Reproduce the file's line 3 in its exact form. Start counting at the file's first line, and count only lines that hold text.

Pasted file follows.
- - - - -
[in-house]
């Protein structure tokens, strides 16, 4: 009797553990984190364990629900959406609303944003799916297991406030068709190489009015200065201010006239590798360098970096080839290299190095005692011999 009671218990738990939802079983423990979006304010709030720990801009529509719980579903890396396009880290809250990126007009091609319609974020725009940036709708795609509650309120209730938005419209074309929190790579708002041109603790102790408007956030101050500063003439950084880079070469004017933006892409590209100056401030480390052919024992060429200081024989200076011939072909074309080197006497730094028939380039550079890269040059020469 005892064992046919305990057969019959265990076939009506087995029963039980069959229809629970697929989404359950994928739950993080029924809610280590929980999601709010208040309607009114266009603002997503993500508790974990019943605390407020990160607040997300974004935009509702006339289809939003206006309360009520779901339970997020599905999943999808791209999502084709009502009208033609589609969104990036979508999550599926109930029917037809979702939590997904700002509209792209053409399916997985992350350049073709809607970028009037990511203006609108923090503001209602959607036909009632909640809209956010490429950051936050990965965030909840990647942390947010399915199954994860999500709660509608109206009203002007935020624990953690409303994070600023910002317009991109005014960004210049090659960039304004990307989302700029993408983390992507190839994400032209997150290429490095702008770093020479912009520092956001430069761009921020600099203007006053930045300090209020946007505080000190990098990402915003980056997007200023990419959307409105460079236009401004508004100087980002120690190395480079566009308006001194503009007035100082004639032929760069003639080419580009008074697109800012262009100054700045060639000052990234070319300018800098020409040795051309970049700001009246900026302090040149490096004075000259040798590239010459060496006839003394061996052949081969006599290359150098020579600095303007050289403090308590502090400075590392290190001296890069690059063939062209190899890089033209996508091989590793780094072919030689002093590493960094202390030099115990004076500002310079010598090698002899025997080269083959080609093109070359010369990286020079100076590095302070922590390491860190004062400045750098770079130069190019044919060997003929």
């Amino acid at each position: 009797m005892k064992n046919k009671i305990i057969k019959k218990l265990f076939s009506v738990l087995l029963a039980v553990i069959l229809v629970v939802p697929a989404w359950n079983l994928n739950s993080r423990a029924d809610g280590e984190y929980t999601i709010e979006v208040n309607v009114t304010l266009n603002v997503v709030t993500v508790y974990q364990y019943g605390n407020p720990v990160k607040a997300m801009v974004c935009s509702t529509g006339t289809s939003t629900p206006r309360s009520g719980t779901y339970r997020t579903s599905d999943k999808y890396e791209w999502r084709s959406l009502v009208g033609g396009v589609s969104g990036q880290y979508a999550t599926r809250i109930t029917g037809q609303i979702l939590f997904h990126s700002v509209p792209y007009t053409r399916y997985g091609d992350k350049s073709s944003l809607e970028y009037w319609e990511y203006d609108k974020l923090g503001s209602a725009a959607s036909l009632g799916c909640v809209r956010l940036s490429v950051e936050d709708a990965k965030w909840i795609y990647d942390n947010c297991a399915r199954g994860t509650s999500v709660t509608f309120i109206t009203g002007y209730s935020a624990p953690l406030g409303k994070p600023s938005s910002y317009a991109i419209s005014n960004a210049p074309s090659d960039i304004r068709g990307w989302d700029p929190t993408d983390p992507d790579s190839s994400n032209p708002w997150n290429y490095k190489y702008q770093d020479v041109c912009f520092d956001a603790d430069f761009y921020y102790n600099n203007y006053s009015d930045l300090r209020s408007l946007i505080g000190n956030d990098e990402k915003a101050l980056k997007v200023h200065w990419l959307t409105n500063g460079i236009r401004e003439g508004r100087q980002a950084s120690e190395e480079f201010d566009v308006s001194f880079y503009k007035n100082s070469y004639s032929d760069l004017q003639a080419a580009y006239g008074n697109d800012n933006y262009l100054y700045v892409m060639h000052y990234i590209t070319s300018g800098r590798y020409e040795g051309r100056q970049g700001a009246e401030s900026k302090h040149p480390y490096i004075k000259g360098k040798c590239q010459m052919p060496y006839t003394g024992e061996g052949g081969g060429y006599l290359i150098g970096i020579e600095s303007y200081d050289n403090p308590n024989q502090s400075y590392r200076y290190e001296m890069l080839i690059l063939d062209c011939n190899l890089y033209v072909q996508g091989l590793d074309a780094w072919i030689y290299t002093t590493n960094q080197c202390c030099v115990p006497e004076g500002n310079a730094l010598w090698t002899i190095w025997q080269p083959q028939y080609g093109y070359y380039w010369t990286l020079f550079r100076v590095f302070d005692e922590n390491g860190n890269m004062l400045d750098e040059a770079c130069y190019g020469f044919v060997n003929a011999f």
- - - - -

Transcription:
């Amino acid at each position: 009797m005892k064992n046919k009671i305990i057969k019959k218990l265990f076939s009506v738990l087995l029963a039980v553990i069959l229809v629970v939802p697929a989404w359950n079983l994928n739950s993080r423990a029924d809610g280590e984190y929980t999601i709010e979006v208040n309607v009114t304010l266009n603002v997503v709030t993500v508790y974990q364990y019943g605390n407020p720990v990160k607040a997300m801009v974004c935009s509702t529509g006339t289809s939003t629900p206006r309360s009520g719980t779901y339970r997020t579903s599905d999943k999808y890396e791209w999502r084709s959406l009502v009208g033609g396009v589609s969104g990036q880290y979508a999550t599926r809250i109930t029917g037809q609303i979702l939590f997904h990126s700002v509209p792209y007009t053409r399916y997985g091609d992350k350049s073709s944003l809607e970028y009037w319609e990511y203006d609108k974020l923090g503001s209602a725009a959607s036909l009632g799916c909640v809209r956010l940036s490429v950051e936050d709708a990965k965030w909840i795609y990647d942390n947010c297991a399915r199954g994860t509650s999500v709660t509608f309120i109206t009203g002007y209730s935020a624990p953690l406030g409303k994070p600023s938005s910002y317009a991109i419209s005014n960004a210049p074309s090659d960039i304004r068709g990307w989302d700029p929190t993408d983390p992507d790579s190839s994400n032209p708002w997150n290429y490095k190489y702008q770093d020479v041109c912009f520092d956001a603790d430069f761009y921020y102790n600099n203007y006053s009015d930045l300090r209020s408007l946007i505080g000190n956030d990098e990402k915003a101050l980056k997007v200023h200065w990419l959307t409105n500063g460079i236009r401004e003439g508004r100087q980002a950084s120690e190395e480079f201010d566009v308006s001194f880079y503009k007035n100082s070469y004639s032929d760069l004017q003639a080419a580009y006239g008074n697109d800012n933006y262009l100054y700045v892409m060639h000052y990234i590209t070319s300018g800098r590798y020409e040795g051309r100056q970049g700001a009246e401030s900026k302090h040149p480390y490096i004075k000259g360098k040798c590239q010459m052919p060496y006839t003394g024992e061996g052949g081969g060429y006599l290359i150098g970096i020579e600095s303007y200081d050289n403090p308590n024989q502090s400075y590392r200076y290190e001296m890069l080839i690059l063939d062209c011939n190899l890089y033209v072909q996508g091989l590793d074309a780094w072919i030689y290299t002093t590493n960094q080197c202390c030099v115990p006497e004076g500002n310079a730094l010598w090698t002899i190095w025997q080269p083959q028939y080609g093109y070359y380039w010369t990286l020079f550079r100076v590095f302070d005692e922590n390491g860190n890269m004062l400045d750098e040059a770079c130069y190019g020469f044919v060997n003929a011999f």